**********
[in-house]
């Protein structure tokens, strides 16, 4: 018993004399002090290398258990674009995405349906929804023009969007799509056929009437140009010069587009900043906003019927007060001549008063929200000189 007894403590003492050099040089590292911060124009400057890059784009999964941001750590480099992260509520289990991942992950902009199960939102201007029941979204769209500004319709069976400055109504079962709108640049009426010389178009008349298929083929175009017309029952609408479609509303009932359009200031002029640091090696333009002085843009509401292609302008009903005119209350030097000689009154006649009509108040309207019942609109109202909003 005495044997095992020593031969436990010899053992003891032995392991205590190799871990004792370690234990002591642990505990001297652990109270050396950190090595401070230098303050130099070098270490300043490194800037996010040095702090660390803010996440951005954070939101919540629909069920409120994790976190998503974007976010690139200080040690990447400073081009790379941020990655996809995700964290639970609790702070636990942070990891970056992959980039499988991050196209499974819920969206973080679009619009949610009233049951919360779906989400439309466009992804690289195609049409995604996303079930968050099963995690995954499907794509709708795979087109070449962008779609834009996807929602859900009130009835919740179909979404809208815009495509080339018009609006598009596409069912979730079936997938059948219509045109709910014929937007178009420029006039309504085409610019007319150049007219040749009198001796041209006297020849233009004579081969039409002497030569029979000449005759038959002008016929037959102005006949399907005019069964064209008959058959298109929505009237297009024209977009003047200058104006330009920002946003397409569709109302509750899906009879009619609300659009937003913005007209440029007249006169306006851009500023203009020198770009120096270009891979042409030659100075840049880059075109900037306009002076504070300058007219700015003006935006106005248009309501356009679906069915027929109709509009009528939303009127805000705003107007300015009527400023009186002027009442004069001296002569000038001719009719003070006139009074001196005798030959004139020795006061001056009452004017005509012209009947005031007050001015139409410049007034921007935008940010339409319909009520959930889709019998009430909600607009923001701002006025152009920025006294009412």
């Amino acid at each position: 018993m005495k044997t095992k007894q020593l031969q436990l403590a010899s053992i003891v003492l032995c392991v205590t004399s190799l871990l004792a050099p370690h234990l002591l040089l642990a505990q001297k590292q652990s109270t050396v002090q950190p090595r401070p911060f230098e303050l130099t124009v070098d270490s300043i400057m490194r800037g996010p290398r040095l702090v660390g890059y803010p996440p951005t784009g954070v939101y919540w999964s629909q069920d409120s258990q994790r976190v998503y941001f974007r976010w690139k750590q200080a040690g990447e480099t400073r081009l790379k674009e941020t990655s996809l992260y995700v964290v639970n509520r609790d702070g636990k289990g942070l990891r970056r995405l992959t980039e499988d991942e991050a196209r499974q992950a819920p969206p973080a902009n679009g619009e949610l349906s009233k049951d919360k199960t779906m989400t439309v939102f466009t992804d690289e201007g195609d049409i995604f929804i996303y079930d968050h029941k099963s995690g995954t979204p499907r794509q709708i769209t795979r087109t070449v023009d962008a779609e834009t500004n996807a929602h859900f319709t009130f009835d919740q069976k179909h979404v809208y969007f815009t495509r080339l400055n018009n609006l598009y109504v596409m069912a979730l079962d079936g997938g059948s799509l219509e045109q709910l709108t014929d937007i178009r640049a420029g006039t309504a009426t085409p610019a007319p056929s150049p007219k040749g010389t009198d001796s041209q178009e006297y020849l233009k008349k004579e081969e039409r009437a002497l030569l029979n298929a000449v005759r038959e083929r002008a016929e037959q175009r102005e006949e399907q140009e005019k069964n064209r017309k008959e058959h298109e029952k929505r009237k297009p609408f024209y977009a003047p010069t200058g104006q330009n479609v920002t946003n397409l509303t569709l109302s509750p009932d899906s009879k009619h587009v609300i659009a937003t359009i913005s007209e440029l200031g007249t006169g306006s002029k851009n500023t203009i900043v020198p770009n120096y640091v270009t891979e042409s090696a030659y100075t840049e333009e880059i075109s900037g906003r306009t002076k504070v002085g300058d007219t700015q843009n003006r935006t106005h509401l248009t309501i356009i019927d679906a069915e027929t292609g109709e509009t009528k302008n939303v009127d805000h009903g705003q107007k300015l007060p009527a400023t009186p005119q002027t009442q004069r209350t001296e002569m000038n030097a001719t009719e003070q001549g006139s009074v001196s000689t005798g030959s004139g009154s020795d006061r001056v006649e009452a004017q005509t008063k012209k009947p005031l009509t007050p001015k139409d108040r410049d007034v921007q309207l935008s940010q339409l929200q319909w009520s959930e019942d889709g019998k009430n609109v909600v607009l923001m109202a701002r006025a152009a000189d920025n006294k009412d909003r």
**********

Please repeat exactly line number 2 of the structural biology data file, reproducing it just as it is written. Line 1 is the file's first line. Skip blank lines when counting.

């Protein structure tokens, strides 16, 4: 018993004399002090290398258990674009995405349906929804023009969007799509056929009437140009010069587009900043906003019927007060001549008063929200000189 007894403590003492050099040089590292911060124009400057890059784009999964941001750590480099992260509520289990991942992950902009199960939102201007029941979204769209500004319709069976400055109504079962709108640049009426010389178009008349298929083929175009017309029952609408479609509303009932359009200031002029640091090696333009002085843009509401292609302008009903005119209350030097000689009154006649009509108040309207019942609109109202909003 005495044997095992020593031969436990010899053992003891032995392991205590190799871990004792370690234990002591642990505990001297652990109270050396950190090595401070230098303050130099070098270490300043490194800037996010040095702090660390803010996440951005954070939101919540629909069920409120994790976190998503974007976010690139200080040690990447400073081009790379941020990655996809995700964290639970609790702070636990942070990891970056992959980039499988991050196209499974819920969206973080679009619009949610009233049951919360779906989400439309466009992804690289195609049409995604996303079930968050099963995690995954499907794509709708795979087109070449962008779609834009996807929602859900009130009835919740179909979404809208815009495509080339018009609006598009596409069912979730079936997938059948219509045109709910014929937007178009420029006039309504085409610019007319150049007219040749009198001796041209006297020849233009004579081969039409002497030569029979000449005759038959002008016929037959102005006949399907005019069964064209008959058959298109929505009237297009024209977009003047200058104006330009920002946003397409569709109302509750899906009879009619609300659009937003913005007209440029007249006169306006851009500023203009020198770009120096270009891979042409030659100075840049880059075109900037306009002076504070300058007219700015003006935006106005248009309501356009679906069915027929109709509009009528939303009127805000705003107007300015009527400023009186002027009442004069001296002569000038001719009719003070006139009074001196005798030959004139020795006061001056009452004017005509012209009947005031007050001015139409410049007034921007935008940010339409319909009520959930889709019998009430909600607009923001701002006025152009920025006294009412």